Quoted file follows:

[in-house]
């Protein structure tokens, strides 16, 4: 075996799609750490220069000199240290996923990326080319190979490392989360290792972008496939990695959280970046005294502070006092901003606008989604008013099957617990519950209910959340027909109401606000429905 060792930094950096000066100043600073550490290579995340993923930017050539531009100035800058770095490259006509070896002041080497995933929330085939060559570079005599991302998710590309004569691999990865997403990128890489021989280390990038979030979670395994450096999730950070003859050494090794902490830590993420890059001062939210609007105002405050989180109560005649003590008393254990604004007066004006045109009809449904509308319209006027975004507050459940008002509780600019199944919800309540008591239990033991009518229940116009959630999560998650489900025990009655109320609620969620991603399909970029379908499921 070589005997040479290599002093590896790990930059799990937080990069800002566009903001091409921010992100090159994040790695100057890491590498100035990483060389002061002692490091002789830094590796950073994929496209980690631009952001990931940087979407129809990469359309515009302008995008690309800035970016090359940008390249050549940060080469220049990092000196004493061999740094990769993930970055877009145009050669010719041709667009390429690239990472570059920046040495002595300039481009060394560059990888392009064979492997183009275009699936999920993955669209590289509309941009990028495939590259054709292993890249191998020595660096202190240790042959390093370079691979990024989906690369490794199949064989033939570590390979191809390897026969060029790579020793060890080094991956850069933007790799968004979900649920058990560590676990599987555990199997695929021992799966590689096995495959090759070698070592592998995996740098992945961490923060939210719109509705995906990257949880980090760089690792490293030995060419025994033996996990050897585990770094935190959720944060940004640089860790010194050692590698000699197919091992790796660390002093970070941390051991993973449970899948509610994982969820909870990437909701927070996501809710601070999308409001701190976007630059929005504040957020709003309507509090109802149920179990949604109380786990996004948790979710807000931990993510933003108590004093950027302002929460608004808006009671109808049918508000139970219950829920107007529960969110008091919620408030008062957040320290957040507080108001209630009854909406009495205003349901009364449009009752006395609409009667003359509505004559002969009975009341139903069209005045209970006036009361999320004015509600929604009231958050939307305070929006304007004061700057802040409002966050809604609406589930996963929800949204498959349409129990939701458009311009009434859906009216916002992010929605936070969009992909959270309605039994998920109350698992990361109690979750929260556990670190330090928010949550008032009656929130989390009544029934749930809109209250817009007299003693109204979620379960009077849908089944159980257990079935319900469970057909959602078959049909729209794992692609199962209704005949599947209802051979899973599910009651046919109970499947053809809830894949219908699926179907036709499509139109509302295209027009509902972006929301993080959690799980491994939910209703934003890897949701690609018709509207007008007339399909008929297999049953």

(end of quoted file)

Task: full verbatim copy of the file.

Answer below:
[in-house]
């Protein structure tokens, strides 16, 4: 075996799609750490220069000199240290996923990326080319190979490392989360290792972008496939990695959280970046005294502070006092901003606008989604008013099957617990519950209910959340027909109401606000429905 060792930094950096000066100043600073550490290579995340993923930017050539531009100035800058770095490259006509070896002041080497995933929330085939060559570079005599991302998710590309004569691999990865997403990128890489021989280390990038979030979670395994450096999730950070003859050494090794902490830590993420890059001062939210609007105002405050989180109560005649003590008393254990604004007066004006045109009809449904509308319209006027975004507050459940008002509780600019199944919800309540008591239990033991009518229940116009959630999560998650489900025990009655109320609620969620991603399909970029379908499921 070589005997040479290599002093590896790990930059799990937080990069800002566009903001091409921010992100090159994040790695100057890491590498100035990483060389002061002692490091002789830094590796950073994929496209980690631009952001990931940087979407129809990469359309515009302008995008690309800035970016090359940008390249050549940060080469220049990092000196004493061999740094990769993930970055877009145009050669010719041709667009390429690239990472570059920046040495002595300039481009060394560059990888392009064979492997183009275009699936999920993955669209590289509309941009990028495939590259054709292993890249191998020595660096202190240790042959390093370079691979990024989906690369490794199949064989033939570590390979191809390897026969060029790579020793060890080094991956850069933007790799968004979900649920058990560590676990599987555990199997695929021992799966590689096995495959090759070698070592592998995996740098992945961490923060939210719109509705995906990257949880980090760089690792490293030995060419025994033996996990050897585990770094935190959720944060940004640089860790010194050692590698000699197919091992790796660390002093970070941390051991993973449970899948509610994982969820909870990437909701927070996501809710601070999308409001701190976007630059929005504040957020709003309507509090109802149920179990949604109380786990996004948790979710807000931990993510933003108590004093950027302002929460608004808006009671109808049918508000139970219950829920107007529960969110008091919620408030008062957040320290957040507080108001209630009854909406009495205003349901009364449009009752006395609409009667003359509505004559002969009975009341139903069209005045209970006036009361999320004015509600929604009231958050939307305070929006304007004061700057802040409002966050809604609406589930996963929800949204498959349409129990939701458009311009009434859906009216916002992010929605936070969009992909959270309605039994998920109350698992990361109690979750929260556990670190330090928010949550008032009656929130989390009544029934749930809109209250817009007299003693109204979620379960009077849908089944159980257990079935319900469970057909959602078959049909729209794992692609199962209704005949599947209802051979899973599910009651046919109970499947053809809830894949219908699926179907036709499509139109509302295209027009509902972006929301993080959690799980491994939910209703934003890897949701690609018709509207007008007339399909008929297999049953």